European Commission President Ursula von der Leyen told EU leaders that a “narrow path” has opened up for the UK and EU to strike a post-Brexit trade deal. This morning, Ms von der Leyen said the “next few days are going to be decisive”. Officials from both sides are continuing discussions in Brussels, after talks were extended past a provisional deadline set for last Sunday.
Negotiations remain stalled over the major stumbling blocks of fisheries, the so-called level playing field arrangements and state aid.
Downing Street is pushing for a “zonal” approach in fisheries discussions, which would allow EU countries only a certain amount of fish from British waters every year.
However, French President Emmanuel Macron was last week accused of souring talks at the eleventh hour, with fresh demands over the EU’s access to British fishing waters.
Mr Macron has vowed to protect French fishermen, who are expected to lose a significant part of their quota from January 1 as part of any trade deal.
However, Prime Minister Boris Johnson has also promised to take back control of UK waters after Brexit, and any concessions on the matter are likely to cost him dearly.
Brexiteers have long hailed the “sea of opportunity” that awaits them — but it has now emerged that vessels patrolling UK waters after December 31 may have to rely on data from a French firm.
In October 2019, a Department for Environment, Food and Rural Affairs (DEFRA) tender handed the contract to track UK and foreign-licensed boats in British waters to French firm Collecte Localisation Satellites (CLS) after previously being held by a UK firm, Globavista.
CLS is part-owned by the Centre National d’Etudes Spatiales, the French government space agency, and the Institut Français de Recherche pour l’Exploitation de la Mer, the oceanographic institution.
Andrew Bridgen, the MP for North West Leicestershire, told The Times last year: “It is ludicrous at a time when we’re supposed to be taking back control of our fisheries that we’re handing over the policing of them to a company part-owned by the French government.
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“I warned the fisheries minister George Eustice several months ago of the political danger of such a move.
“I can’t believe anyone with any political nous would make a decision such as this.”
It is not the only fiasco carried out by Downing Street regarding the policing of UK waters.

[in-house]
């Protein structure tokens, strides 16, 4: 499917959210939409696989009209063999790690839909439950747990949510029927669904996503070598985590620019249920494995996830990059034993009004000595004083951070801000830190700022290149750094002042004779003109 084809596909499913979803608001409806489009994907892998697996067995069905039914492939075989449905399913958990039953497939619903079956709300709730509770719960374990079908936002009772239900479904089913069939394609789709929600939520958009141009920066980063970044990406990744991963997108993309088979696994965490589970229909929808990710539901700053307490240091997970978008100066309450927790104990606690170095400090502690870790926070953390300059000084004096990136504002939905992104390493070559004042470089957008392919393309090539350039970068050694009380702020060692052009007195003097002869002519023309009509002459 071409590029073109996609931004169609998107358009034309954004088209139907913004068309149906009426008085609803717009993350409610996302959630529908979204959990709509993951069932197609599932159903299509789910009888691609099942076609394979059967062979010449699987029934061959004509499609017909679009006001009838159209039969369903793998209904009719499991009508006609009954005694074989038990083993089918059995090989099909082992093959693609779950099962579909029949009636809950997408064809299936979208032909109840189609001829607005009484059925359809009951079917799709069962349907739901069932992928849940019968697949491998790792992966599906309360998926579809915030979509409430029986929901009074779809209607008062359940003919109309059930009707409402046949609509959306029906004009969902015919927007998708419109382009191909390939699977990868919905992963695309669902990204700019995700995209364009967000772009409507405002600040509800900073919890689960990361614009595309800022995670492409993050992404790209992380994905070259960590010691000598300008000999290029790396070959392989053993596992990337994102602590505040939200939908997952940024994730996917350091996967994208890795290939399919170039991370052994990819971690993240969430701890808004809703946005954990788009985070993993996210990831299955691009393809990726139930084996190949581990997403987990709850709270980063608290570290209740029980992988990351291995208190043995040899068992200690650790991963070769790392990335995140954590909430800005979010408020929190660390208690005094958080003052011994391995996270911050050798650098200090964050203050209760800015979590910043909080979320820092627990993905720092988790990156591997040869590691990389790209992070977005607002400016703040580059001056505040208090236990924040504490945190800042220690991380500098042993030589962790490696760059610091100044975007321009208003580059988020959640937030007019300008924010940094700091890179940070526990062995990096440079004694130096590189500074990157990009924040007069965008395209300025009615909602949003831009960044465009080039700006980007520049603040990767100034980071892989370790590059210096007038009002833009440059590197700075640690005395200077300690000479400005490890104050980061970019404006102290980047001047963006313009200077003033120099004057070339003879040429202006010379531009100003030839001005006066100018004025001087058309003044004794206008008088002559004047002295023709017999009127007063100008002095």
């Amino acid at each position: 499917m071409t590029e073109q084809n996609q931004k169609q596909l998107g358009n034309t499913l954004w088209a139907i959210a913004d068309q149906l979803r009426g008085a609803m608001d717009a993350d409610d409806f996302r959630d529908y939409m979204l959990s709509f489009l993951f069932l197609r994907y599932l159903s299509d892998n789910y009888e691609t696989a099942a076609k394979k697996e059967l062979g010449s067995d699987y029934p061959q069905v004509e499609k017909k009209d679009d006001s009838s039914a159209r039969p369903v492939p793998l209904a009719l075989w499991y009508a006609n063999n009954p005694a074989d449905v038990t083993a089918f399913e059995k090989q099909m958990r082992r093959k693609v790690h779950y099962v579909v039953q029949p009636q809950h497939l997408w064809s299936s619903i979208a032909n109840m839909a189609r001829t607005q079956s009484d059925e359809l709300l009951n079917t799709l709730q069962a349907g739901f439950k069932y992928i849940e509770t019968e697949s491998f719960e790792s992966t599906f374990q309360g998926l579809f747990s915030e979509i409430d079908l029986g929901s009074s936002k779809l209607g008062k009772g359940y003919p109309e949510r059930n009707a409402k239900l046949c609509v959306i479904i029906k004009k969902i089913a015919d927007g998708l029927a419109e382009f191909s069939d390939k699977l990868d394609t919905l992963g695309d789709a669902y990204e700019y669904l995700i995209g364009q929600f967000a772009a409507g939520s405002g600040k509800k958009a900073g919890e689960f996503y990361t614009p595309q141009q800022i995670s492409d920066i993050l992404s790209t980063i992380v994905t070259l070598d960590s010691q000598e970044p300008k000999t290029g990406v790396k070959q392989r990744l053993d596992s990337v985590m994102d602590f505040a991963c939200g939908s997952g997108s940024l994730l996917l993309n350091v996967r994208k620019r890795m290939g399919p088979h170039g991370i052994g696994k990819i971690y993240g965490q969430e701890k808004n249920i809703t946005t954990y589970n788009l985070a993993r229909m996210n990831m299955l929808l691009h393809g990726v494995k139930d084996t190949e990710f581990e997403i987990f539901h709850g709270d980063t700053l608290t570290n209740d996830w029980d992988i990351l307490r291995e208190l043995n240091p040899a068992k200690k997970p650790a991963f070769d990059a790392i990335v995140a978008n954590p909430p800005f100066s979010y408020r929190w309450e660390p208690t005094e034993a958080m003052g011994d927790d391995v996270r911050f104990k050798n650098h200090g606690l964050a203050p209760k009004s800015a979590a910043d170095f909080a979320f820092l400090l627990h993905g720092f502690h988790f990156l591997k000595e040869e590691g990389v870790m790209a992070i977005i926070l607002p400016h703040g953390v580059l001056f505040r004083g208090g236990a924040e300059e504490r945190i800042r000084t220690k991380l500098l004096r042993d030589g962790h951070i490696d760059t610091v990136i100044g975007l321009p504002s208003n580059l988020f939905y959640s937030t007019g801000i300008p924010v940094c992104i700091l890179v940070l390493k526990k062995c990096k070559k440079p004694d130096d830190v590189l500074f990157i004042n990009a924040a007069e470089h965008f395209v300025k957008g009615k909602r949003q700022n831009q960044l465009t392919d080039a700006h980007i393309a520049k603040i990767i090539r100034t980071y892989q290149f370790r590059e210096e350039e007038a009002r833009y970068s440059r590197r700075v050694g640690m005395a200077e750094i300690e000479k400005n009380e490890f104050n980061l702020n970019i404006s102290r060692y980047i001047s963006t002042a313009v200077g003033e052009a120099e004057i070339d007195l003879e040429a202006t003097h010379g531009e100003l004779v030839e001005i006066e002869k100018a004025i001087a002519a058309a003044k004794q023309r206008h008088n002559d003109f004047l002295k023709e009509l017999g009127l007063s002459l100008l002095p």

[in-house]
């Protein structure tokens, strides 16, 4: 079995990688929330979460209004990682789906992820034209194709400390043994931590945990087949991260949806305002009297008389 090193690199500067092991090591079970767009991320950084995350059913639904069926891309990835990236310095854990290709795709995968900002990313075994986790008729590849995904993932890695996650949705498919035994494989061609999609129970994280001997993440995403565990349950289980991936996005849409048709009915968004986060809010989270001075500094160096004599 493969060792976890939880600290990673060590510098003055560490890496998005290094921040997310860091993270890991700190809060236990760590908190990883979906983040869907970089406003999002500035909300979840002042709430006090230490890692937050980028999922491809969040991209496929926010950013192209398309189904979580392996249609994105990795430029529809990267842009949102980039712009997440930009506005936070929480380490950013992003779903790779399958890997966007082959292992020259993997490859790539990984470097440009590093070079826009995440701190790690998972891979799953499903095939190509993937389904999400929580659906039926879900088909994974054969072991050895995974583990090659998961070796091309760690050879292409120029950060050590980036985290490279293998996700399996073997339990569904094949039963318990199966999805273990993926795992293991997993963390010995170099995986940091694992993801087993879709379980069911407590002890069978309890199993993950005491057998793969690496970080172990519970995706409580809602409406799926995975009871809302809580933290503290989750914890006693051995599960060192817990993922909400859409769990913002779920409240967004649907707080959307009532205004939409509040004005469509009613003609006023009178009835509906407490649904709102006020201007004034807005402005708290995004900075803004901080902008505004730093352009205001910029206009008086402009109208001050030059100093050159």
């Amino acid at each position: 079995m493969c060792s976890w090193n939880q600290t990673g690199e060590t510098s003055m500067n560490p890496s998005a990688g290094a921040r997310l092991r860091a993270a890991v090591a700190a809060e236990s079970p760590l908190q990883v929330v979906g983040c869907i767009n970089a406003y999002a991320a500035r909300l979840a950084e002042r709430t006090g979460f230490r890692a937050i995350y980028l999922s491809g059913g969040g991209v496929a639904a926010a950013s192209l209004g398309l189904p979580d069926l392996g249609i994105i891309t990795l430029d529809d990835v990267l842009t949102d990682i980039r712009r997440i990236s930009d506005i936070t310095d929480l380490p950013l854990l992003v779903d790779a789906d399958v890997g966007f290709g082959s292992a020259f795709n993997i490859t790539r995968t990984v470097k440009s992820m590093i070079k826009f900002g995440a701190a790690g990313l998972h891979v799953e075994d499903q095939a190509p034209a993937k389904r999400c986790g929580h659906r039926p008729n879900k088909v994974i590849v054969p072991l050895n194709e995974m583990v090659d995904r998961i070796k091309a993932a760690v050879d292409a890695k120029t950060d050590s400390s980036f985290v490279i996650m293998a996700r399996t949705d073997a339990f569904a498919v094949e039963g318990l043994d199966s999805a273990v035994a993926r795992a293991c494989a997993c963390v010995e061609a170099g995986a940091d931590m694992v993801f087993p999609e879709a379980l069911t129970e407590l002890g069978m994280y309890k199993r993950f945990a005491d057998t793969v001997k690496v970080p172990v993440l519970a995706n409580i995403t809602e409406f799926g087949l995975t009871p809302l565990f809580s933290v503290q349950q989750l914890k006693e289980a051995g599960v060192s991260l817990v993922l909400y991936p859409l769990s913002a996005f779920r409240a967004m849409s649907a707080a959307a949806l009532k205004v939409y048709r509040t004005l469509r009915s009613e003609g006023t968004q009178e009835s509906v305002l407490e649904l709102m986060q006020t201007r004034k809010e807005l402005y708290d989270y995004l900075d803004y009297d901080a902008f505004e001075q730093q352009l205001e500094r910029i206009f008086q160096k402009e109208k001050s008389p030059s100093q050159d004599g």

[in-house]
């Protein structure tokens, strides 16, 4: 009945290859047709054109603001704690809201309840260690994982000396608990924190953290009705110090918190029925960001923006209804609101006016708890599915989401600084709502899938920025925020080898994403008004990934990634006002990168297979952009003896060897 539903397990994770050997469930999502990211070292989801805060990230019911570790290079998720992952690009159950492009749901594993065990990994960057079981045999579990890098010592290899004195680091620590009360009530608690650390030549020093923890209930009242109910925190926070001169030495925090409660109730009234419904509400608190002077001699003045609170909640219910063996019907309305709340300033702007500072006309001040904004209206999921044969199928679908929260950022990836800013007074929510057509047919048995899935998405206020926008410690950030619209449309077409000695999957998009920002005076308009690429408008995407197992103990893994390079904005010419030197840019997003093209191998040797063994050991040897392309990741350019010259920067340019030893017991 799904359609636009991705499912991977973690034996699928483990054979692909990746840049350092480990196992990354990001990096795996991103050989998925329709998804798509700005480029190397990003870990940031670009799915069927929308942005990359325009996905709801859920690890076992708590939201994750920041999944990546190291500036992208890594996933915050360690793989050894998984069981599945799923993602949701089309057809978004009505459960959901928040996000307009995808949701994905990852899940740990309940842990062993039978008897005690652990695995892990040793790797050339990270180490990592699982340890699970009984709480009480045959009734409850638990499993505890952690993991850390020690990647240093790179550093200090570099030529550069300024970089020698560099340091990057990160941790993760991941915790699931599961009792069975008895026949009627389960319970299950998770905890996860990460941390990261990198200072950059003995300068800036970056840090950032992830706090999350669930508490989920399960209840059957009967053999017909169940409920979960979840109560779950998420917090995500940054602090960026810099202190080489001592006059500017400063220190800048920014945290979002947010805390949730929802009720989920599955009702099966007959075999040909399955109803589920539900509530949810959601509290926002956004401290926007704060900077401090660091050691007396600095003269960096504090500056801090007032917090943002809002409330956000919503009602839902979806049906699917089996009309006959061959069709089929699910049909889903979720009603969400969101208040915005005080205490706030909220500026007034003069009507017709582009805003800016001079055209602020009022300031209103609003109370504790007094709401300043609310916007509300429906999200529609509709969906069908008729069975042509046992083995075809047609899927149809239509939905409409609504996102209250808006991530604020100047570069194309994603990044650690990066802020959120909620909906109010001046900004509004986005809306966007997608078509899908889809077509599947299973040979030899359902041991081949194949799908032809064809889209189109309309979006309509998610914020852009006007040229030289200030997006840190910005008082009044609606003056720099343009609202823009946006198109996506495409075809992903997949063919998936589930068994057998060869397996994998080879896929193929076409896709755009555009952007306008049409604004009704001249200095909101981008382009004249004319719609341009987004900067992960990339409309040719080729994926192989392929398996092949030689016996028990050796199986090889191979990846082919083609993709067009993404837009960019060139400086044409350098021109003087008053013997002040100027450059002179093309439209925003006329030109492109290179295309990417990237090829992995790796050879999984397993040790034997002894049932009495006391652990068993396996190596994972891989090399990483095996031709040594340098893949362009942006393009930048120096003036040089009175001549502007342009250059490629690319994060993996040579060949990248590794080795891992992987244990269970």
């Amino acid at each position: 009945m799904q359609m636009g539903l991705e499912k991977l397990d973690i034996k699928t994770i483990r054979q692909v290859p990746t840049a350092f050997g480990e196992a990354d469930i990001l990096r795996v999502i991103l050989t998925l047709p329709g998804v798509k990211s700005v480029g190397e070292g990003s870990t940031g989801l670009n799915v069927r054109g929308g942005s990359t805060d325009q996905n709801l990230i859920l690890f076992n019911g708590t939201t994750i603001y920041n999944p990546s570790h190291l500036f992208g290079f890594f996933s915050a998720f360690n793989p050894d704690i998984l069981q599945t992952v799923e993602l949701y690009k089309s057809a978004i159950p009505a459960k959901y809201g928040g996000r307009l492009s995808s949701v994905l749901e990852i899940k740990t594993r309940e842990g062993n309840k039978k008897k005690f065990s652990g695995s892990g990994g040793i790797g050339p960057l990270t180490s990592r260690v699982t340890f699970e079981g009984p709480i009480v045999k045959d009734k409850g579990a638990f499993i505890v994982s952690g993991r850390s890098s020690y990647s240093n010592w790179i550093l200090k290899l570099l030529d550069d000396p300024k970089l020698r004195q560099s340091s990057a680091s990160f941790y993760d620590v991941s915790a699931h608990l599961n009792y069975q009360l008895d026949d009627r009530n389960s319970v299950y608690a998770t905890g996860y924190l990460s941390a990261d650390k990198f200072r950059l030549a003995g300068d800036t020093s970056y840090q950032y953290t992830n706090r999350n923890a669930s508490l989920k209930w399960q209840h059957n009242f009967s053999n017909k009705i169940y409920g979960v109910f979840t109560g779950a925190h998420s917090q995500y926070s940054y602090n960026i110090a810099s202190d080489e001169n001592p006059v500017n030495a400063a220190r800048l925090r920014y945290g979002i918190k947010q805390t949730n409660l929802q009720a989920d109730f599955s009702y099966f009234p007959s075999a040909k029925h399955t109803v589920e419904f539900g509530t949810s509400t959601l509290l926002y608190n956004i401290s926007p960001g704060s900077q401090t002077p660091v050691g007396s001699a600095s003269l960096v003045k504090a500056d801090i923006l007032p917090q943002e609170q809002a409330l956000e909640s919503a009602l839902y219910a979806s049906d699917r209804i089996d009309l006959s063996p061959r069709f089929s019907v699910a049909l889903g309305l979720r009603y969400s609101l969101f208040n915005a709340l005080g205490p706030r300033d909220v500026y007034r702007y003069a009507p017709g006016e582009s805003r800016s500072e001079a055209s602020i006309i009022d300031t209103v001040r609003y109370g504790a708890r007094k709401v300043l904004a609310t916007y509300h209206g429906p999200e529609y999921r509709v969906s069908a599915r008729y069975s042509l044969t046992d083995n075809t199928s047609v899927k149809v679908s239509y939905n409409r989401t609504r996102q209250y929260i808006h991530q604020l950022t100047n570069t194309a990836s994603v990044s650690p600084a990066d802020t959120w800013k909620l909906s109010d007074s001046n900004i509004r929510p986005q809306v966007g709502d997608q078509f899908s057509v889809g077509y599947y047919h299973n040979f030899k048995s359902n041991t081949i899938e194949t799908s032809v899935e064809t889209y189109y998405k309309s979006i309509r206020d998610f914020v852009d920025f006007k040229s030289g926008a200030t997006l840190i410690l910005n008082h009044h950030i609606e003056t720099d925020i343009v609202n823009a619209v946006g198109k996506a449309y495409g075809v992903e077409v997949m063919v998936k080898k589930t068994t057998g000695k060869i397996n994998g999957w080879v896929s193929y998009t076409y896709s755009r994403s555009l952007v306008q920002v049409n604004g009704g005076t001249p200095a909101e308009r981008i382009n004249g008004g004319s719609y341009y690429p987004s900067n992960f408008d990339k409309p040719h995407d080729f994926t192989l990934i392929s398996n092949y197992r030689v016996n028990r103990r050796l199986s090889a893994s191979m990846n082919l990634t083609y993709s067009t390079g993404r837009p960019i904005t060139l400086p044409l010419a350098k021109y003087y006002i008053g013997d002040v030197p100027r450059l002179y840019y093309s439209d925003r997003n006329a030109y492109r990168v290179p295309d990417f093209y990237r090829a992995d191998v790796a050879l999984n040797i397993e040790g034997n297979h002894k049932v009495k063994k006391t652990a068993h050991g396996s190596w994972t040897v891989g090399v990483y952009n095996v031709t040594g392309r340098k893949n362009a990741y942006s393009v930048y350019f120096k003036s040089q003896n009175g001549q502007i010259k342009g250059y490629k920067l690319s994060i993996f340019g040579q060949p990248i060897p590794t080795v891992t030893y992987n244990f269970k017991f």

A memo written by DEFRA officials in August 2019, accidentally sent to the BBC, said there was “a lot of uncertainty” over whether Britain had the resources to police its seas.
The document raised concerns that only 12 vessels were available “to monitor a space three times the size of the surface area of the UK”.
At the time of its publication, Mr Johnson was negotiating a new withdrawal agreement with the bloc.
The Prime Minister was willing to leave with no deal if necessary to get Brexit over the line by October 31.
The lobby group Fishing for Leave described the Government warning as “defeatist”.
They said: “DEFRA’s strange document that has been accidentally sent to the press can only be met with incredulous dismay.
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“If this is looked at objectively it’s difficult to see how Britain couldn’t make a semi-decent fist of protecting our waters.
“It’s high risk for EU vessels to fish far into UK waters where they’d really have their trousers round their ankles.
“Does DEFRA not rate our proud Royal Navy or is DEFRA/Whitehall looking for excuses to be soft to not upset the EU? On past form one wouldn’t be surprised.”
Only two months later, Mr Johnson released details about the steps he intended to take to ensure UK waters are controlled and policed under a no deal scenario.
In October 2019, the Government published a 159-page “No Deal Readiness” report, prepared by Cabinet Office Minister Michael Gove, which set out tariffs and extra administration costs for importing and exporting goods, the impact on travelling to the EU on holiday and changes to rules like data protection.
In the proposals, Downing Street announced that the Government had strengthened and greatly increased its ability to control and enforce UK waters.
The report reads: “Specifically compared to 2018/2019 in England, the Government has: Increased the amount of surface surveillance (i.e. ships at sea) seven fold.
“Doubled the number of warranted marine enforcement officers available for fisheries protection.”
The National Federation of Fishermen’s Organisations welcomed the measures.